How Does Lasers Work?

Light energy from a cold laser is is absorbed by either chromophores or photoacceptors on the mitochondrial membrane ( cytochrome c oxidase and nitric oxide synthase are particularly reactive to laser stimulation). In animals and humans the most affective wavelength are in the red and near infrared light range. Stimulation increases ATP (cellular energy source) as well as nitric oxide. The results of this stimulation is the increase of cellular metabolism, circulation, and nerve function.

Low level laser therapy helps in the treatment of neuromusculoskeletal conditions in three ways: (From Richard Martin in Practical Pain Management, Nov/Dec 2003)

1. Anti-Inflammation

• Stabilization of cellular membrane Ca, Na, K, concentrations

• Production and synthesis of ATP is enhanced

• Vasodilation reduces ischemia and increases perfusion

• Acceleration of leuckocytic activity

• Increased prostaglandin production

• Reduction in Interleukin 1

• Enhanced lymphocyte response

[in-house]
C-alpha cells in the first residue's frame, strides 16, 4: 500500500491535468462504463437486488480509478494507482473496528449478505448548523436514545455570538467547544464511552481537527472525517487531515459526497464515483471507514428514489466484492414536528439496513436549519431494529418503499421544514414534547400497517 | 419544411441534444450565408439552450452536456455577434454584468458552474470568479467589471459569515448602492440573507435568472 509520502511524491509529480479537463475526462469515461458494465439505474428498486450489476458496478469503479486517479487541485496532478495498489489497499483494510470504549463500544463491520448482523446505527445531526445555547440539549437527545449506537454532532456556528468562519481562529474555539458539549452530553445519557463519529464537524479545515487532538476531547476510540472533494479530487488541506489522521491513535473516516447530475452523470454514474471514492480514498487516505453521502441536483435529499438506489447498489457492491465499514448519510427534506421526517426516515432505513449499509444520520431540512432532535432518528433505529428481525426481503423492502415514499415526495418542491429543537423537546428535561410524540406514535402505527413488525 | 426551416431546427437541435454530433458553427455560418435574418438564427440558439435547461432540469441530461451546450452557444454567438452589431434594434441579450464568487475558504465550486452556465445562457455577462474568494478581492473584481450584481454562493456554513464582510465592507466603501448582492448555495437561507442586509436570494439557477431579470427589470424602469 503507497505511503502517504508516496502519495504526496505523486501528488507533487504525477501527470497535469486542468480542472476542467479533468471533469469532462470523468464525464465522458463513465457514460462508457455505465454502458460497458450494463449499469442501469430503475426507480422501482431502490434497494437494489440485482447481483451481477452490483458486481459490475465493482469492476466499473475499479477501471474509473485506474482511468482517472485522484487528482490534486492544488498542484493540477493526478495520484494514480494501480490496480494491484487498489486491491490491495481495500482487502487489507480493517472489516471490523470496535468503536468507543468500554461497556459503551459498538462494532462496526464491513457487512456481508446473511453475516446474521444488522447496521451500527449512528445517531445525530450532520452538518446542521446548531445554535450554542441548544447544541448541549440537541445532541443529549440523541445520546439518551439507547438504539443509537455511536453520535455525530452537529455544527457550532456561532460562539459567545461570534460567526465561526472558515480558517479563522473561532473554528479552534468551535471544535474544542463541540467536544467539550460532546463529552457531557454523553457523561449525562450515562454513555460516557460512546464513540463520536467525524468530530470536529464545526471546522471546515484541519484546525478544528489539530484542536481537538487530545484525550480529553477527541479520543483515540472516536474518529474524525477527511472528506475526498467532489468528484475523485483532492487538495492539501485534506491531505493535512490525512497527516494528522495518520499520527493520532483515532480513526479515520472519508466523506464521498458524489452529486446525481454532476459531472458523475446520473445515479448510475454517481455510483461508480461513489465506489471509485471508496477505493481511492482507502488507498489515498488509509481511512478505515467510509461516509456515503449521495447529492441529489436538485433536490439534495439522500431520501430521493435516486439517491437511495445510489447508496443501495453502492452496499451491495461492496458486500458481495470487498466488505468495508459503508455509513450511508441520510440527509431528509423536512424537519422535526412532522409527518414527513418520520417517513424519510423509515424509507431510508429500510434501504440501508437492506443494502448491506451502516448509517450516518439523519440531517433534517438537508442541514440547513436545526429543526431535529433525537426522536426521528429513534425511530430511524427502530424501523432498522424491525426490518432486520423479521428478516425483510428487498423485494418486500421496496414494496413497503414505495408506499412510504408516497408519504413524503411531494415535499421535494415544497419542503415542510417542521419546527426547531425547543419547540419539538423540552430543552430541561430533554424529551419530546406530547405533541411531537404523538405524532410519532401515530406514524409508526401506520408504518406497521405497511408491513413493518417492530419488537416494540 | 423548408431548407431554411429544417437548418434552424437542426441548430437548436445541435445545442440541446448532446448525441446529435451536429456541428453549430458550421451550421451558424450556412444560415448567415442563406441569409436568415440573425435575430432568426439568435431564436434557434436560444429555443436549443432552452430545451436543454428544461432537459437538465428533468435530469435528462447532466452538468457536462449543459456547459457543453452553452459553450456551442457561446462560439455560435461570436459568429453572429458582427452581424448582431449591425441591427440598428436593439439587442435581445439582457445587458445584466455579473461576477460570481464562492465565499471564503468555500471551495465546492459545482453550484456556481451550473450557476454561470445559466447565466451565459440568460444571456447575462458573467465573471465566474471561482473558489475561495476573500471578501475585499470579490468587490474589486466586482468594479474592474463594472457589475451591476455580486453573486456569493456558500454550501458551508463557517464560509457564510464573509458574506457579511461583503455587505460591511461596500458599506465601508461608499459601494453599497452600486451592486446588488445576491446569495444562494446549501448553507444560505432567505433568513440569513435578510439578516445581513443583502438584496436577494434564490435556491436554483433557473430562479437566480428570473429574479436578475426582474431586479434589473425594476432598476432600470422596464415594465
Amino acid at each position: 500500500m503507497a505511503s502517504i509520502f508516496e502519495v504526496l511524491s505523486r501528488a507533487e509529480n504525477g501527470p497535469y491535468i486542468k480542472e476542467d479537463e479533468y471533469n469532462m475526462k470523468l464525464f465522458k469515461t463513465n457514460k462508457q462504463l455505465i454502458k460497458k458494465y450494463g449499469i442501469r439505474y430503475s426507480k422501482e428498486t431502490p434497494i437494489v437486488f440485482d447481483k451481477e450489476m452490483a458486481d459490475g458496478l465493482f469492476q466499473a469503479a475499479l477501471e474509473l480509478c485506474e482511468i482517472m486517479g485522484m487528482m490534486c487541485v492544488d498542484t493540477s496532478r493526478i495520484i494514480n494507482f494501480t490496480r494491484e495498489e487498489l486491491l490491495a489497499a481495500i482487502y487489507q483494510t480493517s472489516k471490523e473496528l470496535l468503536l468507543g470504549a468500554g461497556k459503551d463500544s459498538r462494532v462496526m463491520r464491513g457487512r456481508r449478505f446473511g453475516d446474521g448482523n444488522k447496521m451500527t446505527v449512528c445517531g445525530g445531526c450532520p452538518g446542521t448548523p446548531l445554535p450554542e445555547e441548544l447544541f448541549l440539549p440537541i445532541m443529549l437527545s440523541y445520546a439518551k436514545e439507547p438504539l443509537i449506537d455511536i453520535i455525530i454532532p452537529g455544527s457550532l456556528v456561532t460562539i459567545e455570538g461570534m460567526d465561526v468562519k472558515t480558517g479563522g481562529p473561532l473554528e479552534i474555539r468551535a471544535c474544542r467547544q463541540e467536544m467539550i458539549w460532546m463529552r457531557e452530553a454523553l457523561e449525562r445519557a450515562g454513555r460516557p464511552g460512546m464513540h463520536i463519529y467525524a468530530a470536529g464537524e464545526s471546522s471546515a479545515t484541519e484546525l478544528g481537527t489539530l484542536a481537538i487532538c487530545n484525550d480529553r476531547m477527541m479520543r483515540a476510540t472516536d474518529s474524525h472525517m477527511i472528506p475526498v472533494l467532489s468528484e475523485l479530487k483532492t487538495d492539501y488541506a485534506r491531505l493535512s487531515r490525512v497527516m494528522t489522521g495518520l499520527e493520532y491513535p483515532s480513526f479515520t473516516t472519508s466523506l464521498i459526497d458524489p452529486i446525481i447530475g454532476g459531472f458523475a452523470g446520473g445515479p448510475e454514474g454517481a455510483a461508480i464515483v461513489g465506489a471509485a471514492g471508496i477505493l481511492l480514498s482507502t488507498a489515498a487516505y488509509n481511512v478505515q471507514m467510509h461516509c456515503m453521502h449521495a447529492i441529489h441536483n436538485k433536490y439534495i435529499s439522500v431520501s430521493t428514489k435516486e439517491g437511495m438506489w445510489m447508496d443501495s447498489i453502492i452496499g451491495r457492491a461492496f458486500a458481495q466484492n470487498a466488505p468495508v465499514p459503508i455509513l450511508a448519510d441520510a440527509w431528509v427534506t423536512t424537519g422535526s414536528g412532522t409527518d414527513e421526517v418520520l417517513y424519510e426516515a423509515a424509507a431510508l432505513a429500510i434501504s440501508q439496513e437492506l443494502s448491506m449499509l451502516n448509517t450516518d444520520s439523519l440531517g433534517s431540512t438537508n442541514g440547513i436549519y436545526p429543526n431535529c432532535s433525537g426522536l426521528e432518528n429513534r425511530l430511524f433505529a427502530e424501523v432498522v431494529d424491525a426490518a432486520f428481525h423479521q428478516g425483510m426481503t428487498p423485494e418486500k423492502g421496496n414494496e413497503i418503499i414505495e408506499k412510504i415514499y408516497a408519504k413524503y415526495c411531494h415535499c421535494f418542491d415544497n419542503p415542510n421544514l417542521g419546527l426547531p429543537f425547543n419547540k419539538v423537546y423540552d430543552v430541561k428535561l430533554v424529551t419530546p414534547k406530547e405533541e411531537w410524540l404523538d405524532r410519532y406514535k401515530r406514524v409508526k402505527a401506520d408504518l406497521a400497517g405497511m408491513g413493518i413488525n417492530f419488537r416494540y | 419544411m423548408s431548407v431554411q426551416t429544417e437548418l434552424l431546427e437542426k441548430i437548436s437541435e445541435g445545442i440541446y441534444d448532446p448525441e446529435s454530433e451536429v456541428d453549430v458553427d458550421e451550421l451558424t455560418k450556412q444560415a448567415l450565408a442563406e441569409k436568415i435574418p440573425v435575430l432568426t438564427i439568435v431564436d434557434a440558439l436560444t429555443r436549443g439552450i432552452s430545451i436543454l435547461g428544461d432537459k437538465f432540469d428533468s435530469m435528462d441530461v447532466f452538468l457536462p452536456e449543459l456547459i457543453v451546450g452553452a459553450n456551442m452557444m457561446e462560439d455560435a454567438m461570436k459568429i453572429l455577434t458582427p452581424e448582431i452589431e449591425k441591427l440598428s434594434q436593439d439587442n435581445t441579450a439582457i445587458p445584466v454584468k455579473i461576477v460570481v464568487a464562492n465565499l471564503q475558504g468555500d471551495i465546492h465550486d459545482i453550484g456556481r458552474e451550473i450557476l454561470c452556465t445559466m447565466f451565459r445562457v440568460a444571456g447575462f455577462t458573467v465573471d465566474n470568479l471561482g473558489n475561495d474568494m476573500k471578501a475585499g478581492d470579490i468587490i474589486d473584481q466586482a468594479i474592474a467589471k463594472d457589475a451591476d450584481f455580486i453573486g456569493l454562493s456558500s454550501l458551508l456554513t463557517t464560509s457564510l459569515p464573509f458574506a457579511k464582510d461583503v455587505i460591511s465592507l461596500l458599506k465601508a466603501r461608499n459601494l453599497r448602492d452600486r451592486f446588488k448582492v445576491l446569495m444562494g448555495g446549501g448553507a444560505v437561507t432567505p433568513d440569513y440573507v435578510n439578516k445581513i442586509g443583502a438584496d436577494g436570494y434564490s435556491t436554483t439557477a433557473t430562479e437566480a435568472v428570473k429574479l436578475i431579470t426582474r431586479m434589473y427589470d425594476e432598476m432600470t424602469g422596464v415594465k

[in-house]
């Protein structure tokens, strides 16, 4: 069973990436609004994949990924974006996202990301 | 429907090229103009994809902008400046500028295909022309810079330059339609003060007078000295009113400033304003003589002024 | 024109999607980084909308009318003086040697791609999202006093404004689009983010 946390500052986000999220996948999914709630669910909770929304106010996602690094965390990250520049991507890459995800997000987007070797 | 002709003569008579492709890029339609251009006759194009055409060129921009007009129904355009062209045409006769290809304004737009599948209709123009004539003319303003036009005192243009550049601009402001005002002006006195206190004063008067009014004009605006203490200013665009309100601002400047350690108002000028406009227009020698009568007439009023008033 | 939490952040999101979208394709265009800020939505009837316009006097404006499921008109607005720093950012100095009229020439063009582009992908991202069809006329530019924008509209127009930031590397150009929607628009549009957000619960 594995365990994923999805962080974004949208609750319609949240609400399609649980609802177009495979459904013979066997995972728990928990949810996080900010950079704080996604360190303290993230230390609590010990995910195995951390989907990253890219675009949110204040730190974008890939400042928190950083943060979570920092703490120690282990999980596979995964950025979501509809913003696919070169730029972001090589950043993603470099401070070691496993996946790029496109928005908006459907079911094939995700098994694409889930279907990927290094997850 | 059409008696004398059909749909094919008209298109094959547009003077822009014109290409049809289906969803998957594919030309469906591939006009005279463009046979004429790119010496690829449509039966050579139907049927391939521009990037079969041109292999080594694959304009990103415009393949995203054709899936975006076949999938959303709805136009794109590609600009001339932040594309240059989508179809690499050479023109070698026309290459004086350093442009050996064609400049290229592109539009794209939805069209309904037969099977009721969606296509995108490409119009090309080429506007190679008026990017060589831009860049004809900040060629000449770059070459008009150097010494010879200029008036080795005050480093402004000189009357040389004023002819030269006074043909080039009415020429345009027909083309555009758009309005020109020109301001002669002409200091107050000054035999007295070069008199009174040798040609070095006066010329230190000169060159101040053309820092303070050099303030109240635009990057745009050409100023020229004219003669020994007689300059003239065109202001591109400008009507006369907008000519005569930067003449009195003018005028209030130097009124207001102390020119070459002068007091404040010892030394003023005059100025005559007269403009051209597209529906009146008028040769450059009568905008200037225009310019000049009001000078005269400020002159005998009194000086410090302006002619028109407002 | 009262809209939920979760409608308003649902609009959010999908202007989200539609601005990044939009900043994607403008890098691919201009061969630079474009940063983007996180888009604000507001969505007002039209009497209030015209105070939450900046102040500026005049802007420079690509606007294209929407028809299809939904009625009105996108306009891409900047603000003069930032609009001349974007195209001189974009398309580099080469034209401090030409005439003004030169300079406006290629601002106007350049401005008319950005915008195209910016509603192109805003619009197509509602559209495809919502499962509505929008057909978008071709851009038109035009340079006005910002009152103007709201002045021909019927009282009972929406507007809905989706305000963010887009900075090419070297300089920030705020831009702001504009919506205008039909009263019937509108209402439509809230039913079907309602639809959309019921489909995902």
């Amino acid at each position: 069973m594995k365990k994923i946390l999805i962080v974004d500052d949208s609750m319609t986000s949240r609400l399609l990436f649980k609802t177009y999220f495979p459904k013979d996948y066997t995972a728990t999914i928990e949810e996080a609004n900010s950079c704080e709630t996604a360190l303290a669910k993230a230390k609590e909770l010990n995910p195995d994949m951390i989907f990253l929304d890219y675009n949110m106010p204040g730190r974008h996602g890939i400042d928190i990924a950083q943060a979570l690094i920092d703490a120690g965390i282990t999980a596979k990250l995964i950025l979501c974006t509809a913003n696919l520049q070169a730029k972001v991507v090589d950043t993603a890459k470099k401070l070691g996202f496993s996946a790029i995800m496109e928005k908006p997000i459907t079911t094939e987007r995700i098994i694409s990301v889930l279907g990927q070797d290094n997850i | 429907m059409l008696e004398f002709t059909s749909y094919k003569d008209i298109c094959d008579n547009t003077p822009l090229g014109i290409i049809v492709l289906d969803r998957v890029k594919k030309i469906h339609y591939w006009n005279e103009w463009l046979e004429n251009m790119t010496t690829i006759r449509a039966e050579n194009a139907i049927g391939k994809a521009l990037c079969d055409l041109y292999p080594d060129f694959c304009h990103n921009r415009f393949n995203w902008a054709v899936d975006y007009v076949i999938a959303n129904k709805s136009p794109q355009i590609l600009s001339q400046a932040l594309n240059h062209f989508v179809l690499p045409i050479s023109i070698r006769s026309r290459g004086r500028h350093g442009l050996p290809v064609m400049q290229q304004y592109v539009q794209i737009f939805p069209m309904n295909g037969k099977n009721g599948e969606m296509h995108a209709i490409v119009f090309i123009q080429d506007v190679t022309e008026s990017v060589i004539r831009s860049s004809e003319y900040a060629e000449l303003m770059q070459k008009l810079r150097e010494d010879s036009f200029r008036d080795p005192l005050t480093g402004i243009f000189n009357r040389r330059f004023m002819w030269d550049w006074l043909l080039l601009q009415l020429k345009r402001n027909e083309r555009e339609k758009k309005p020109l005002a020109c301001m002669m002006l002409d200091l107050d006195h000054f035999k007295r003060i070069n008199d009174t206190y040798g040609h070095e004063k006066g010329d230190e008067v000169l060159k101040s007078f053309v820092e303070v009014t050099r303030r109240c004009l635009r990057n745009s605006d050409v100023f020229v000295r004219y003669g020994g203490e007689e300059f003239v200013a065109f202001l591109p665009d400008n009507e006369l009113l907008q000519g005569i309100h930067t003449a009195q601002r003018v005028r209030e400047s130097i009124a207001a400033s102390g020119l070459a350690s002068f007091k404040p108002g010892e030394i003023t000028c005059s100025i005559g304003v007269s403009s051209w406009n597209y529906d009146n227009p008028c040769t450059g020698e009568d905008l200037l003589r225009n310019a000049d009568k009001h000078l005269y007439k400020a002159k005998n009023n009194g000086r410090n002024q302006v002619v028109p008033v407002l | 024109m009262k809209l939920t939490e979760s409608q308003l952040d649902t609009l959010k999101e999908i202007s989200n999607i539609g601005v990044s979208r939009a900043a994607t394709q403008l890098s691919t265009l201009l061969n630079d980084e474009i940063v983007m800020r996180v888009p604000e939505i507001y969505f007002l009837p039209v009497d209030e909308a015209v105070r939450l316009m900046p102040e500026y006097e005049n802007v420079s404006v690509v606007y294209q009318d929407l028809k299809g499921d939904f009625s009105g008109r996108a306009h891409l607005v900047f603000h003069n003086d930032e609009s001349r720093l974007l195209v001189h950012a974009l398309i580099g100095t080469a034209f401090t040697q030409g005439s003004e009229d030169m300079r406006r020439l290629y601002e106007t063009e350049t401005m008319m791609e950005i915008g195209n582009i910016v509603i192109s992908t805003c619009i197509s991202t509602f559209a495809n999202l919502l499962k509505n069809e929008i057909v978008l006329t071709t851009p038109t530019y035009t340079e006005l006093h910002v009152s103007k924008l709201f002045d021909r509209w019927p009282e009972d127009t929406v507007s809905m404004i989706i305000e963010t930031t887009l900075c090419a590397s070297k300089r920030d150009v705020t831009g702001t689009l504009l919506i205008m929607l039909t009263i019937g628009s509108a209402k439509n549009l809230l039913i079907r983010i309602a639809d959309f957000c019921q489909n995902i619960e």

• Increased angiogenesis for both blood and lymphatic capillaries

• Temperature modulation

• Enhanced Superoxide Dismutase levels

• Decreased C reactive protein levels

2. Pain Reduction

• Increase in b-Endorphins

• Suppression of C fibre afferent excitation

• Increase in Nitric oxide production

• Restoration of nerve cell action potential

• Axonal sprouting and nerve cell regeneration

• Decreased bradykinin levels

• Increased release of acetylcholine

• Normalization of Ca, Na, and K ions concentrations

3. Tissue Healing

• Enhanced leukocyte infiltration

• Increased macrophage activity

• Increased neovascularization

• Increased fibroblast proliferation

• Keratinocyte proliferation

• Early epithelialization

• Growth factor increases

• Enhanced cell proliferation and differentiation

• Greater healed wound tensile strength

Cells and tissue that are damaged because of ischemia, inflammation and swelling appear to be more receptive to the photons compared with normal healthy cells. Therefore, laser seems to target damaged cells vs healthy cells.